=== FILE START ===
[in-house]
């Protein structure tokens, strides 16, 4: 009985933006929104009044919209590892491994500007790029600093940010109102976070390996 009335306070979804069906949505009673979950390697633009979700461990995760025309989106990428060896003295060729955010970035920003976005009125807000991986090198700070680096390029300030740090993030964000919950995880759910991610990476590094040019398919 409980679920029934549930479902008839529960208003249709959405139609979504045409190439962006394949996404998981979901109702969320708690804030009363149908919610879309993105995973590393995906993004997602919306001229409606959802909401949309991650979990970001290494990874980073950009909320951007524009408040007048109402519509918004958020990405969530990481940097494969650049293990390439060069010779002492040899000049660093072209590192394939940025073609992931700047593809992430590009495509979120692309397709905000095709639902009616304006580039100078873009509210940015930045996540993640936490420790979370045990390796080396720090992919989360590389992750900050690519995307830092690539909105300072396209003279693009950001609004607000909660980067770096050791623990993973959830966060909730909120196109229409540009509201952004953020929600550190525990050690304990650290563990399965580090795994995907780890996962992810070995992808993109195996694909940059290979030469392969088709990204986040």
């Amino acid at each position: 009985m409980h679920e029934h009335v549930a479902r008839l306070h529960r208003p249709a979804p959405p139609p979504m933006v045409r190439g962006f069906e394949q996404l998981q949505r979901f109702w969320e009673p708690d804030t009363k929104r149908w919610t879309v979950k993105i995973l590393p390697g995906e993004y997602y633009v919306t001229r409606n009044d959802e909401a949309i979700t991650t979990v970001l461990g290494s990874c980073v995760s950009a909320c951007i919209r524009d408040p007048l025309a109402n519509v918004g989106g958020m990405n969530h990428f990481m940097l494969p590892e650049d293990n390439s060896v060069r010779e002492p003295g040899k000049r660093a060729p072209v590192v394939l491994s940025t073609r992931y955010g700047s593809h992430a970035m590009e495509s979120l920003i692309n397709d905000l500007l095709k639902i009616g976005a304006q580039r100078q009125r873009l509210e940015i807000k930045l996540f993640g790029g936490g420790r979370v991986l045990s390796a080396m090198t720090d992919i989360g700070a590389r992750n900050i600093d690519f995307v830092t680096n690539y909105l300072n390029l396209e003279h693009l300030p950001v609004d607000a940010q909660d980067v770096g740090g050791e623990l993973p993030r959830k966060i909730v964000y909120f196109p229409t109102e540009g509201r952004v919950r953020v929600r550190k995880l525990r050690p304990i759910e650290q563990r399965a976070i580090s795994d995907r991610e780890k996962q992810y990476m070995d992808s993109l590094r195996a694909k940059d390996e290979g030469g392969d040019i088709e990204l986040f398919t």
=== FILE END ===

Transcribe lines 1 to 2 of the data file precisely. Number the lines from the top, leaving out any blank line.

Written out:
[in-house]
């Protein structure tokens, strides 16, 4: 009985933006929104009044919209590892491994500007790029600093940010109102976070390996 009335306070979804069906949505009673979950390697633009979700461990995760025309989106990428060896003295060729955010970035920003976005009125807000991986090198700070680096390029300030740090993030964000919950995880759910991610990476590094040019398919 409980679920029934549930479902008839529960208003249709959405139609979504045409190439962006394949996404998981979901109702969320708690804030009363149908919610879309993105995973590393995906993004997602919306001229409606959802909401949309991650979990970001290494990874980073950009909320951007524009408040007048109402519509918004958020990405969530990481940097494969650049293990390439060069010779002492040899000049660093072209590192394939940025073609992931700047593809992430590009495509979120692309397709905000095709639902009616304006580039100078873009509210940015930045996540993640936490420790979370045990390796080396720090992919989360590389992750900050690519995307830092690539909105300072396209003279693009950001609004607000909660980067770096050791623990993973959830966060909730909120196109229409540009509201952004953020929600550190525990050690304990650290563990399965580090795994995907780890996962992810070995992808993109195996694909940059290979030469392969088709990204986040």